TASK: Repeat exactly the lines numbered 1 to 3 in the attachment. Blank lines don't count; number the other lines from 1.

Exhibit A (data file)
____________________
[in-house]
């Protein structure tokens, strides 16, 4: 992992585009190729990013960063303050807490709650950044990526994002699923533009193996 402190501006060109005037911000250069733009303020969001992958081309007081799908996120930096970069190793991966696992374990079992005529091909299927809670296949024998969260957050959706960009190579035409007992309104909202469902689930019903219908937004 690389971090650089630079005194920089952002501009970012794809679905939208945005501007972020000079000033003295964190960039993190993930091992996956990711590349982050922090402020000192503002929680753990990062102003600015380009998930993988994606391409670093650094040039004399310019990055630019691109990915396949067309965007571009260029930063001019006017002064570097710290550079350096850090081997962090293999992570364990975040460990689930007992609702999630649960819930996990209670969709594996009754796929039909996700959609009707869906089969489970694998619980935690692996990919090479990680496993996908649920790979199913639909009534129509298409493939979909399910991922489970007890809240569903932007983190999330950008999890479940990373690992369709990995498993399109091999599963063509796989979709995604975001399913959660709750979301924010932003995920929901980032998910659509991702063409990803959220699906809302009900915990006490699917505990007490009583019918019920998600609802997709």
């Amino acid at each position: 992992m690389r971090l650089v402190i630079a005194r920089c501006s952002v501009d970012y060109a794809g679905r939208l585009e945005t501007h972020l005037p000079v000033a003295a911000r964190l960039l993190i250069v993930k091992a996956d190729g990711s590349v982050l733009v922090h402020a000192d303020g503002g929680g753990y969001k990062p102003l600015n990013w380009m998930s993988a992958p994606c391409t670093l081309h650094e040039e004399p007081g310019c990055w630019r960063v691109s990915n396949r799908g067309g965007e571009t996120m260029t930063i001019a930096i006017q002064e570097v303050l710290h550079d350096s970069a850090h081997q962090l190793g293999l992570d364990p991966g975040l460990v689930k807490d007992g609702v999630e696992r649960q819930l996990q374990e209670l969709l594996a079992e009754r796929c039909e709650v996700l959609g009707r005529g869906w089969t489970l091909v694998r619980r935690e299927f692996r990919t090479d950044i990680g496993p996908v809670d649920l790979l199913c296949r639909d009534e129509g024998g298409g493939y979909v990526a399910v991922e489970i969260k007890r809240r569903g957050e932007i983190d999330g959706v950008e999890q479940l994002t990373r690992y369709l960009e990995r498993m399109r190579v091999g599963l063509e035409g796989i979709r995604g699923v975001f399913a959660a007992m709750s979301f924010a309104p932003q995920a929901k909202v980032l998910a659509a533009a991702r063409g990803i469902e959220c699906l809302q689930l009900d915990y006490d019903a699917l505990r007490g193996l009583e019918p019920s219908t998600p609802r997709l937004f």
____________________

[in-house]
């Protein structure tokens, strides 16, 4: 992992585009190729990013960063303050807490709650950044990526994002699923533009193996 402190501006060109005037911000250069733009303020969001992958081309007081799908996120930096970069190793991966696992374990079992005529091909299927809670296949024998969260957050959706960009190579035409007992309104909202469902689930019903219908937004 690389971090650089630079005194920089952002501009970012794809679905939208945005501007972020000079000033003295964190960039993190993930091992996956990711590349982050922090402020000192503002929680753990990062102003600015380009998930993988994606391409670093650094040039004399310019990055630019691109990915396949067309965007571009260029930063001019006017002064570097710290550079350096850090081997962090293999992570364990975040460990689930007992609702999630649960819930996990209670969709594996009754796929039909996700959609009707869906089969489970694998619980935690692996990919090479990680496993996908649920790979199913639909009534129509298409493939979909399910991922489970007890809240569903932007983190999330950008999890479940990373690992369709990995498993399109091999599963063509796989979709995604975001399913959660709750979301924010932003995920929901980032998910659509991702063409990803959220699906809302009900915990006490699917505990007490009583019918019920998600609802997709």
């Amino acid at each position: 992992m690389r971090l650089v402190i630079a005194r920089c501006s952002v501009d970012y060109a794809g679905r939208l585009e945005t501007h972020l005037p000079v000033a003295a911000r964190l960039l993190i250069v993930k091992a996956d190729g990711s590349v982050l733009v922090h402020a000192d303020g503002g929680g753990y969001k990062p102003l600015n990013w380009m998930s993988a992958p994606c391409t670093l081309h650094e040039e004399p007081g310019c990055w630019r960063v691109s990915n396949r799908g067309g965007e571009t996120m260029t930063i001019a930096i006017q002064e570097v303050l710290h550079d350096s970069a850090h081997q962090l190793g293999l992570d364990p991966g975040l460990v689930k807490d007992g609702v999630e696992r649960q819930l996990q374990e209670l969709l594996a079992e009754r796929c039909e709650v996700l959609g009707r005529g869906w089969t489970l091909v694998r619980r935690e299927f692996r990919t090479d950044i990680g496993p996908v809670d649920l790979l199913c296949r639909d009534e129509g024998g298409g493939y979909v990526a399910v991922e489970i969260k007890r809240r569903g957050e932007i983190d999330g959706v950008e999890q479940l994002t990373r690992y369709l960009e990995r498993m399109r190579v091999g599963l063509e035409g796989i979709r995604g699923v975001f399913a959660a007992m709750s979301f924010a309104p932003q995920a929901k909202v980032l998910a659509a533009a991702r063409g990803i469902e959220c699906l809302q689930l009900d915990y006490d019903a699917l505990r007490g193996l009583e019918p019920s219908t998600p609802r997709l937004f």